In his last two starts, manager Mike Scioscia has opted against having Greinke exceed 109 pitches -- and both times that may have cost the Angels a game, with closer Ernesto Frieri suffering back-to-back ninth-inning meltdowns.
Greinke hardly ever exceeds that pitch count. In 11 starts with the Angels, the 28-year-old has surpassed 110 pitches five times, but has never thrown more than 115. In 49 career starts with the Brewers, he surpassed 115 pitches only three times (116 twice, 118 once).
"I'm very comfortable with the decisions we made in Kansas City and last night," Scioscia said before Friday's game. "Where Zack is in the season, with the mileage that every pitcher has, I don't think it's worth a pitcher's career to try to stretch him in a game that he might or might not get through and win.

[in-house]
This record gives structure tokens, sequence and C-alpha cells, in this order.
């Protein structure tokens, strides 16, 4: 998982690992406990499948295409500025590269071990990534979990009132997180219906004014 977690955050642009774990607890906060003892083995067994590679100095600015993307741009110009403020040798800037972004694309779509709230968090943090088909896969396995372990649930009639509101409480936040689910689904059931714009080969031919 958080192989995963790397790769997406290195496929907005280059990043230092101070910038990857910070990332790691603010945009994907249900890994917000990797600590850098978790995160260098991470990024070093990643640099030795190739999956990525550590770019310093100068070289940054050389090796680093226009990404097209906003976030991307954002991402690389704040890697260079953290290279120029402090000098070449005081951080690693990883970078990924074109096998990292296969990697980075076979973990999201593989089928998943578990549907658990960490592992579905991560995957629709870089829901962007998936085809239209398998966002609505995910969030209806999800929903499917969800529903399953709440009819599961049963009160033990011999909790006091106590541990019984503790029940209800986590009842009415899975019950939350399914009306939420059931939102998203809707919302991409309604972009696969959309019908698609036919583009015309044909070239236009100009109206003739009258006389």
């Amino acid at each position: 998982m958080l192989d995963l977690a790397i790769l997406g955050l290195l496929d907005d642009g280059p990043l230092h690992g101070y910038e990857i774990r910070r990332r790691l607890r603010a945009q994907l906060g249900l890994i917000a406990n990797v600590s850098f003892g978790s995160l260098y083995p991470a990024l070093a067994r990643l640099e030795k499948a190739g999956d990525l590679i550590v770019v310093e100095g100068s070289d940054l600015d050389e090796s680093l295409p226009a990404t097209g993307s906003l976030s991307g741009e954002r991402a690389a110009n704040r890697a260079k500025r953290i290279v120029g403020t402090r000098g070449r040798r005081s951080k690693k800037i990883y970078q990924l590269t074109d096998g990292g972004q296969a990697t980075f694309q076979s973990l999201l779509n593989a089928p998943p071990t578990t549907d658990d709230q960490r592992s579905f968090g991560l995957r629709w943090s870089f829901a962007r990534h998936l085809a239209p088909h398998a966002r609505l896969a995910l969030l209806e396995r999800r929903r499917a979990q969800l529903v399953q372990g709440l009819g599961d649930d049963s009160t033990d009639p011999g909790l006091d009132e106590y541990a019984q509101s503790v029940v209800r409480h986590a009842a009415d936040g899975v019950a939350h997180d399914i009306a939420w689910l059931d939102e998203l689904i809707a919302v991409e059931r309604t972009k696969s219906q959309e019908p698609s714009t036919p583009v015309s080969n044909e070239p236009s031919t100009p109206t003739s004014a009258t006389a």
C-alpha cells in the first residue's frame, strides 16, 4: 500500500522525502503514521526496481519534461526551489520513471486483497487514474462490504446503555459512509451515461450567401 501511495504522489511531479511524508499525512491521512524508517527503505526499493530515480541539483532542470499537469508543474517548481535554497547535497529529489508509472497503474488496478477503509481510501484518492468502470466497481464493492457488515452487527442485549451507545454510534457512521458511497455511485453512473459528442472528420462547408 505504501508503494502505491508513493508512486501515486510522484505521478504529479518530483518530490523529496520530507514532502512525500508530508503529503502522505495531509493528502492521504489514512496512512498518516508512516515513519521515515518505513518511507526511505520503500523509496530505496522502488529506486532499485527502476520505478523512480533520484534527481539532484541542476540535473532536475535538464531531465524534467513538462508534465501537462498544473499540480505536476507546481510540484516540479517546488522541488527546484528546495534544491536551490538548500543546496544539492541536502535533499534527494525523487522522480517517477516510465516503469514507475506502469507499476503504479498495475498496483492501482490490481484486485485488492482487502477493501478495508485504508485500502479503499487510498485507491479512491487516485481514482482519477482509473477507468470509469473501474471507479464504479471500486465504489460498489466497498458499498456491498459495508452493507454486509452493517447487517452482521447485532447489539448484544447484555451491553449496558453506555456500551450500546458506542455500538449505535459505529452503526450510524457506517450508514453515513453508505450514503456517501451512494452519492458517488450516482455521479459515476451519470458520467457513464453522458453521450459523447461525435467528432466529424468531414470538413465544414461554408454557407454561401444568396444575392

"The bottom line is there's a pitch count we're not comfortable with and we're not going to put a guy at risk or his career at risk."
That may not be a stance you take with a pitcher expected to depart via free agency in a couple of weeks. Look no further than the 2008 Brewers, who rode a willing CC Sabathia hard the last few weeks of their playoff push, just before the big left-hander signed with the Yankees the ensuing offseason.
Scioscia maintains that the focus is on winning now, but there's little doubt the Angels see Greinke as more than just a rental.
"We're trying to win last night's game with Greinke or with our bullpen," Scioscia said. "We're out here trying to win tonight's game. You ask any manager about a player with the talent of Zack, if we hope it's long term -- of course we do. Free agency's complicated. You don't know where or what that route is going to be."